Biblioguy - also in the Washington, DC, area
duke, with respect to the "government securities", it seems to me the portfolio is largely municipal bonds. At least it was for a long time.
But how does a portfolio of "government bonds" exempt a company from the investment-company status? There are plenty of investment companies offering mutual funds of government securities. They are unquestionably "investment companies".
That aside, a $10-a-share dividend would be dandy. But I think simpson may have a point that the company will take the appeal route to stave off the day of having to fork over a truck load of cash.
Meanwhile, given the earnings visibility of this company, it wouldn't surprise me if -- in the event of a $10 dividend -- the stock simply dropped $10.
However, insider ownership is close to 30%, so the family at the core of it all would enjoy a big wallop of cash if the dividend payment is forced upon NPK.
I think an appeal is most likely, at least as the initial gut reaction of the company and given its past reactions to the SEC law suit; and it would make sense to preserve the appeal if they wanted to negotiate with the SEC about the consequences of the finding. It will be interesting to see what the SEC proposes in the order the judge asked it to submit.
Looking at the five day chart, it looks like there may be some trading by some who are aware of the decision who think it is good for the stock price. Although the volume is typically low.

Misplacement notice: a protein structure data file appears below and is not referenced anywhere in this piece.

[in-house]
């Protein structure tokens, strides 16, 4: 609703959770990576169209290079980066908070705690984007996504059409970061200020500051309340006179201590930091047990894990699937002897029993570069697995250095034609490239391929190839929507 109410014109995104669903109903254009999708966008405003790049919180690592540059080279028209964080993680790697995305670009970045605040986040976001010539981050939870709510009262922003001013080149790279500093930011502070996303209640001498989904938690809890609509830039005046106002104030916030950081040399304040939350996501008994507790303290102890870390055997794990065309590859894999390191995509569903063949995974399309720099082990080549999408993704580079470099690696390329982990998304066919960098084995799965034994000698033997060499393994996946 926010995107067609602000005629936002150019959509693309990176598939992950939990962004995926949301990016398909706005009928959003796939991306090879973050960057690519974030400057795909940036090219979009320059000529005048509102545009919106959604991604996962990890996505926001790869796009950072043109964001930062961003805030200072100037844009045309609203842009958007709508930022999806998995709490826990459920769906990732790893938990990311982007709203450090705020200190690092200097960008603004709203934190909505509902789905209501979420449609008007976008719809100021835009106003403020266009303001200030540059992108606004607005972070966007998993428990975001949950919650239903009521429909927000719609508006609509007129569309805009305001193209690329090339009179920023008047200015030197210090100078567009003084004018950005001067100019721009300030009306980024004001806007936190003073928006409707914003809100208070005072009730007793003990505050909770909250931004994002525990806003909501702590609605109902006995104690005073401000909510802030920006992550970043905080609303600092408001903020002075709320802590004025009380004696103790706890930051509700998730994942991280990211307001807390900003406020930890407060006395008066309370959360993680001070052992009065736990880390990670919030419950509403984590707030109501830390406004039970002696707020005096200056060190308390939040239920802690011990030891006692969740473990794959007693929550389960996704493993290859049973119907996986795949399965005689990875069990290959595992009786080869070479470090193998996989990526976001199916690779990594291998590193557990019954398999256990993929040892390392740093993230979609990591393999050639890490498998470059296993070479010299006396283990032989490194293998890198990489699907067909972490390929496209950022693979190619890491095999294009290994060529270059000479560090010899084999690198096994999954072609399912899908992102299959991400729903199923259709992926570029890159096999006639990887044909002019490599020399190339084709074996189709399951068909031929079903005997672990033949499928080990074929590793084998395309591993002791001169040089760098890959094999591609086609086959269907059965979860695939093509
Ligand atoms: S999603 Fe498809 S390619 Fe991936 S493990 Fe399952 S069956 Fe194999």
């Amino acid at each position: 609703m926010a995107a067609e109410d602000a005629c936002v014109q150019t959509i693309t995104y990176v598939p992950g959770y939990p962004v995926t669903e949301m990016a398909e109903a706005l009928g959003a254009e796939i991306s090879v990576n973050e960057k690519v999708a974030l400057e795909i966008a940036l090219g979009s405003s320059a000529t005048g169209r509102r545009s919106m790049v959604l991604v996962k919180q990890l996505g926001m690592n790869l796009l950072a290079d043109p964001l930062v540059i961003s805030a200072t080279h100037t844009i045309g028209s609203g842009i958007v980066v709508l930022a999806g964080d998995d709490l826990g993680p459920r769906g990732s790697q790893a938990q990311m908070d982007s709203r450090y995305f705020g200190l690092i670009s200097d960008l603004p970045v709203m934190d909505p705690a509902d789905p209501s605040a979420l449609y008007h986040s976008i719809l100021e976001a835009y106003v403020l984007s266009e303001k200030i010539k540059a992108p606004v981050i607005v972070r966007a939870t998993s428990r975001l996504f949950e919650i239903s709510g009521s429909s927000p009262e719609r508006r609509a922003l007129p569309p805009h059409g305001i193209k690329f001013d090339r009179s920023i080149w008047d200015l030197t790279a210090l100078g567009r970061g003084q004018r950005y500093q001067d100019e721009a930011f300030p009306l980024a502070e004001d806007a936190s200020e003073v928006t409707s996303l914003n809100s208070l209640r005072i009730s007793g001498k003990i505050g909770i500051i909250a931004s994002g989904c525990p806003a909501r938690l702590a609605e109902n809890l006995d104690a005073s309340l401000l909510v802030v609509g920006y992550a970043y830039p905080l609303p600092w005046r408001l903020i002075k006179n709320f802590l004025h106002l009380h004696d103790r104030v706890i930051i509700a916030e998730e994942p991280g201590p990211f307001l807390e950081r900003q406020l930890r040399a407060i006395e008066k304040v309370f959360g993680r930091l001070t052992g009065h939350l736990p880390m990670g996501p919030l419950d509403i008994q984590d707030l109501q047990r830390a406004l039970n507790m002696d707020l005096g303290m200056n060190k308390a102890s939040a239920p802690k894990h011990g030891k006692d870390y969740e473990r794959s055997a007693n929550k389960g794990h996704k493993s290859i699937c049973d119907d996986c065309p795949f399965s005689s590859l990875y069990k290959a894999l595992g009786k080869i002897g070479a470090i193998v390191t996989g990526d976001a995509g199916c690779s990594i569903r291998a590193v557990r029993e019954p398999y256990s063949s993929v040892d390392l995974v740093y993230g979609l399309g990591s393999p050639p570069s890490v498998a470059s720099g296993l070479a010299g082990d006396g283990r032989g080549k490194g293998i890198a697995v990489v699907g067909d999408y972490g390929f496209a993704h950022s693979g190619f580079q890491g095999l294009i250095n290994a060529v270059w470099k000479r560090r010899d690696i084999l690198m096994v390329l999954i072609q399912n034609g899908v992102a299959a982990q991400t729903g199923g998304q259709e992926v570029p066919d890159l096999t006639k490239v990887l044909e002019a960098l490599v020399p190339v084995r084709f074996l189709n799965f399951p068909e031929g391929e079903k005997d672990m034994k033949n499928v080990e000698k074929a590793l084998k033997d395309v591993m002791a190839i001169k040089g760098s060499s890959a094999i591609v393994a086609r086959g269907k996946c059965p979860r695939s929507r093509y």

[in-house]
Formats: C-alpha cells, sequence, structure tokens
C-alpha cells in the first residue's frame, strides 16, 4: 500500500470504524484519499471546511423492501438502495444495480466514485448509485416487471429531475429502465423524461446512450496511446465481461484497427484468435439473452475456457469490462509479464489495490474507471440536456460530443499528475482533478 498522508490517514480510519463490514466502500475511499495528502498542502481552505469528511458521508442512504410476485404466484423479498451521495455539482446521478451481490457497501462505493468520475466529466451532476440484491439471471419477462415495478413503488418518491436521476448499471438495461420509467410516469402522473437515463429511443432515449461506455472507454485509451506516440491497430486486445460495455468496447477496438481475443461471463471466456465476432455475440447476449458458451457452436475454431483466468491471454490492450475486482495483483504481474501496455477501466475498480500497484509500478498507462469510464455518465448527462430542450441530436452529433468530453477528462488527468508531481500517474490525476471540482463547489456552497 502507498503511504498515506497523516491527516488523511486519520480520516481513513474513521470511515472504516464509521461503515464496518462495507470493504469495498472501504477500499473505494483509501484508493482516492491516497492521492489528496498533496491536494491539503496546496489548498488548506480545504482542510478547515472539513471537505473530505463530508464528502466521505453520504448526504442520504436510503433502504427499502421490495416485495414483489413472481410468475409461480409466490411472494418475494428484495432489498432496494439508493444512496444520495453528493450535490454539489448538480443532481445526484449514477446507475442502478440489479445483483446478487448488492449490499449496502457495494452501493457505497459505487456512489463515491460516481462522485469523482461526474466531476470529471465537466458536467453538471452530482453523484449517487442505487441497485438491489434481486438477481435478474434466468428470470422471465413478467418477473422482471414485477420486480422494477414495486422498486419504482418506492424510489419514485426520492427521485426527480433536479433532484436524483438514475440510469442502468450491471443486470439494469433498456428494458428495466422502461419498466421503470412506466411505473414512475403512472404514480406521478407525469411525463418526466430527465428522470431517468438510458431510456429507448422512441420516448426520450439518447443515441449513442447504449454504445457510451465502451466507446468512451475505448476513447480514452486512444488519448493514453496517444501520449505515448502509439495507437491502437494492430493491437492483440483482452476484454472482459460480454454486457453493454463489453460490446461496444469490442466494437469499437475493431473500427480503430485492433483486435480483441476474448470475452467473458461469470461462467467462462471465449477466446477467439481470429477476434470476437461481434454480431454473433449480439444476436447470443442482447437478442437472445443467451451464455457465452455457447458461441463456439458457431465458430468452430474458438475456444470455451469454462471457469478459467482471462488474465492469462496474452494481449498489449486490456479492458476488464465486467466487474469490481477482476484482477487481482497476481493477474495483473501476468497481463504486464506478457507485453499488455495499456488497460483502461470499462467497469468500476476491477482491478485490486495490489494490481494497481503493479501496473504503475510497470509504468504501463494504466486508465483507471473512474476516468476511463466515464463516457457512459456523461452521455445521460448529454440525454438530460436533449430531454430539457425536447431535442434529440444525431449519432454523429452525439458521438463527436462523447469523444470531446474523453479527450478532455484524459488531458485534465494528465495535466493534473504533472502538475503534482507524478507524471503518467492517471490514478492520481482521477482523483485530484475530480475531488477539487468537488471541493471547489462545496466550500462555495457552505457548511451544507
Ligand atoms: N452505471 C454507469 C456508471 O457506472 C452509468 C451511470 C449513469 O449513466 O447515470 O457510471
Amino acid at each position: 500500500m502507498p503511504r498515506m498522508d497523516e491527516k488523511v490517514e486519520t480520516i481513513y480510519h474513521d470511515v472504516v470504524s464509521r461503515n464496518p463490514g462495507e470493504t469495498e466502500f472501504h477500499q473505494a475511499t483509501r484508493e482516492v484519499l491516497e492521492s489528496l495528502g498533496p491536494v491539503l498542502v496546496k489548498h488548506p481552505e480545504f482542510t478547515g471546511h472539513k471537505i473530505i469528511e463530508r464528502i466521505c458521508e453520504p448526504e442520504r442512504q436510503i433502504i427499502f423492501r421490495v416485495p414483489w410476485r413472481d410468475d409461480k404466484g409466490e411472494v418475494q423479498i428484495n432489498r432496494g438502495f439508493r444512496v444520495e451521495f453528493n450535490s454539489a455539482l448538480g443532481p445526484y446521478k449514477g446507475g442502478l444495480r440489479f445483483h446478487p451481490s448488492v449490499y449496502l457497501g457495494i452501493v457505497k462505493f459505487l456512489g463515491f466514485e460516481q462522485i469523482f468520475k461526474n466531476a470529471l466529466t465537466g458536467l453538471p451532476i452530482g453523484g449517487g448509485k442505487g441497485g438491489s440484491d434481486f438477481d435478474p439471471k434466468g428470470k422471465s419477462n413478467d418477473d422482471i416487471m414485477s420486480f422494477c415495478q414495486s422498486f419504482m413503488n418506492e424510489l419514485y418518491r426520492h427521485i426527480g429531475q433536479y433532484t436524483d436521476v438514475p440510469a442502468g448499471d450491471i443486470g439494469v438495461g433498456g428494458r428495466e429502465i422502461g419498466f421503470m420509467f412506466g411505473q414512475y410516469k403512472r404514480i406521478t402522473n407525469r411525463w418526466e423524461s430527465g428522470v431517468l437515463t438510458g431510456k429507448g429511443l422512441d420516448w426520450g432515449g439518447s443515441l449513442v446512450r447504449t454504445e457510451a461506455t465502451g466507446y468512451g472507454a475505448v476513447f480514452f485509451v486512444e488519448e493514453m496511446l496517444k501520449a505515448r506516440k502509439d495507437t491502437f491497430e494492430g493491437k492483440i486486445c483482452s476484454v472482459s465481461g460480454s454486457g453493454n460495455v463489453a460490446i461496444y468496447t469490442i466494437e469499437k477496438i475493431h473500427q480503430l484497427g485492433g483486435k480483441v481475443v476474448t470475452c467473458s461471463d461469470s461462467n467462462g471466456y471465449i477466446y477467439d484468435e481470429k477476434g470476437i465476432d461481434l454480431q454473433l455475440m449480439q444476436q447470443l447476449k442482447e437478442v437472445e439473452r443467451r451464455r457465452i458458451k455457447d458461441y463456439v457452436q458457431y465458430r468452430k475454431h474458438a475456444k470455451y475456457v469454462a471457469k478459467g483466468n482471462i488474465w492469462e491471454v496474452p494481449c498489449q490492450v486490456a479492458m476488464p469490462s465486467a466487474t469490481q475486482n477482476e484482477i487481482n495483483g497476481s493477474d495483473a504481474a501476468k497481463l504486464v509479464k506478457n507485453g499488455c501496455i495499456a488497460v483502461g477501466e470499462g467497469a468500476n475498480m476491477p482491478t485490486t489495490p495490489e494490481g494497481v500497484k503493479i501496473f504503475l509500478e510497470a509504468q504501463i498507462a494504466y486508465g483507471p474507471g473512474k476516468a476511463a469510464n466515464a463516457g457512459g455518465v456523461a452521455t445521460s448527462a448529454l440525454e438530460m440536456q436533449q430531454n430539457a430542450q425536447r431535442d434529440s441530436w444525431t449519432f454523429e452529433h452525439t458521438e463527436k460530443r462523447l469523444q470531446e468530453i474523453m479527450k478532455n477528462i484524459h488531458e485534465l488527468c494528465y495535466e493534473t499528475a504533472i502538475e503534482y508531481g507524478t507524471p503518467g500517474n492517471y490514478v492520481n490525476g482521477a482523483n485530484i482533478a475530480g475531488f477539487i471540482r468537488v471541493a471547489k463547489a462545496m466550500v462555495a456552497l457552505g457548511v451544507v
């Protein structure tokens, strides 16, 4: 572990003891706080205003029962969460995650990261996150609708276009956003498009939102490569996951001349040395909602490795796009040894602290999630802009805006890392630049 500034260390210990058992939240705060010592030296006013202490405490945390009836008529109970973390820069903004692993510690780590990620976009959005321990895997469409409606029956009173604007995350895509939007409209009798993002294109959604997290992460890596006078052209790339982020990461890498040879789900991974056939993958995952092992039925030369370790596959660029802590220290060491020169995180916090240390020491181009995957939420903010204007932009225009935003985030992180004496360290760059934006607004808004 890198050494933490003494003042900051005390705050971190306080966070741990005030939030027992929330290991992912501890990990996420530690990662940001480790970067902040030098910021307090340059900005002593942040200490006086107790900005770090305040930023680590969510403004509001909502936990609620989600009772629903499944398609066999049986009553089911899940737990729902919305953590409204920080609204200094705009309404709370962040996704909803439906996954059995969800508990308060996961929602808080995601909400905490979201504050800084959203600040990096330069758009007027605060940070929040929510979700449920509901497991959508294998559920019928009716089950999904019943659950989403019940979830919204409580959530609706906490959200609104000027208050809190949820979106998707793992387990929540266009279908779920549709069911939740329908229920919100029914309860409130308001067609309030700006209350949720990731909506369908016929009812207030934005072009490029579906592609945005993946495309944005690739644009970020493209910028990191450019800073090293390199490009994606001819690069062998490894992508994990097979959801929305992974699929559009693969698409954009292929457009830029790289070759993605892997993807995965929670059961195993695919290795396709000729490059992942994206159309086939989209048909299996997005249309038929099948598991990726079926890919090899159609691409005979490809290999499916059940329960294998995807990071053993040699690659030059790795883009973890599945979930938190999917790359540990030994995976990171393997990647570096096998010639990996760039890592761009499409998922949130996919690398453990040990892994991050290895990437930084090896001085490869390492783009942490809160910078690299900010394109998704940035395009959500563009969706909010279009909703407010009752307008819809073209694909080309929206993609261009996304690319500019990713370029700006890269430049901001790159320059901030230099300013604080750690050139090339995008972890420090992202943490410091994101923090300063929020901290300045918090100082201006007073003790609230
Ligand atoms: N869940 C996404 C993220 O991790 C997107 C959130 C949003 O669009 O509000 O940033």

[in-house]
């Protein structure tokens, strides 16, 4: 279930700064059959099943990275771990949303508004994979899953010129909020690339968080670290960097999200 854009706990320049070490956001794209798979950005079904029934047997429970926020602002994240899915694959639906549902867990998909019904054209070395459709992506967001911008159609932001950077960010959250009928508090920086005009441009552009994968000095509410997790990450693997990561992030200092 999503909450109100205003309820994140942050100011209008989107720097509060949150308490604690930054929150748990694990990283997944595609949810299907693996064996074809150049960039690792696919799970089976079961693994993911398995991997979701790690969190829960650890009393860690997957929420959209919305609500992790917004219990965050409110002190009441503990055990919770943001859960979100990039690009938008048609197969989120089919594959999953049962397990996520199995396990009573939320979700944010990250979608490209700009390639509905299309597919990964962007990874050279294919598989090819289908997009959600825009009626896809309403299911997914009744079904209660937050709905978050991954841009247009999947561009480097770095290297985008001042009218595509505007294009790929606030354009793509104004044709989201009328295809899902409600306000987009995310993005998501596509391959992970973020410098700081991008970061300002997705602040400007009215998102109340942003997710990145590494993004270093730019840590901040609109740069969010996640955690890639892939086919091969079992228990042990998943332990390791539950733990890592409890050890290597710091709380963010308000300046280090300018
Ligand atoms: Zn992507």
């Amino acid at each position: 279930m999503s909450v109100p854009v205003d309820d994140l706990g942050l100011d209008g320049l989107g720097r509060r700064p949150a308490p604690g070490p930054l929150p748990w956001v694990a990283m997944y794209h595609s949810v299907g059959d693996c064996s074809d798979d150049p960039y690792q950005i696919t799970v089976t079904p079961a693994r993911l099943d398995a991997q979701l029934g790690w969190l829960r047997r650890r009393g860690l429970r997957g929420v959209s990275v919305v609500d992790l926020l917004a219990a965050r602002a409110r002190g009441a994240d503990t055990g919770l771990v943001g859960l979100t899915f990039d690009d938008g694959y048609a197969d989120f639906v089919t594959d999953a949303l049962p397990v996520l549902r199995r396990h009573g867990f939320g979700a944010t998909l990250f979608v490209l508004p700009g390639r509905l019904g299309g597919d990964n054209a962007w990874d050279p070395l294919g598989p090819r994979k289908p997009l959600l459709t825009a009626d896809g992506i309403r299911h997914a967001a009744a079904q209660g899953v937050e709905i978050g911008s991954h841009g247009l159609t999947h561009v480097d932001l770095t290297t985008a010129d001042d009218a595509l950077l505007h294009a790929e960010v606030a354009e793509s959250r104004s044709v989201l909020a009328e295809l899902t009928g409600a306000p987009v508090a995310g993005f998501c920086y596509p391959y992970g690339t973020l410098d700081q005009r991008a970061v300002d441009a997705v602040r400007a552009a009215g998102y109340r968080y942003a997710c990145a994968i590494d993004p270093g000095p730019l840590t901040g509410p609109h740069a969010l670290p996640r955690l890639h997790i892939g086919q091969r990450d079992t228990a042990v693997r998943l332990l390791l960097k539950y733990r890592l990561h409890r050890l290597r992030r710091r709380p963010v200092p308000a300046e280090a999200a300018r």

simpson, perhaps this development is the one that will push these stingy clowns to distribute the huge pile of cash on the balance sheet to the stockholders -- the owners of this asset.
The company has made no use of this cash for years and years. But I suppose it just makes managment feel good to know its there.
Based on the definition of an investment company, I suppose it wouldn't be too hard to estimate how much cash the company would be obliged to distribute to return itself to compliance with ordinary operating company guidelines.
No slappz wrote:
"Based on the definition of an investment company, I suppose it wouldn't be too hard to estimate how much cash the company would be obliged to distribute to return itself to compliance with ordinary operating company guidelines."
According to the opinion, its an inadvertent investment company if the value of its investment securities exceeds 40% of total assets. If I read it right, they don't count government securities as "investment securities". For the last year that the court discusses (2003), it indicates that the investment securites are about 67% of total assets. Assuming that percentage stayed the same, with net assets of about $255MM, it would have to distribute about $68 million. Coincidentally, there are 6.8 million shares outstanding. So a $10 dividend should do it.
(Assuming my math is right, and I've already disclosed that I'm a lawyer, so we know that is not a valid assumption!) ;-)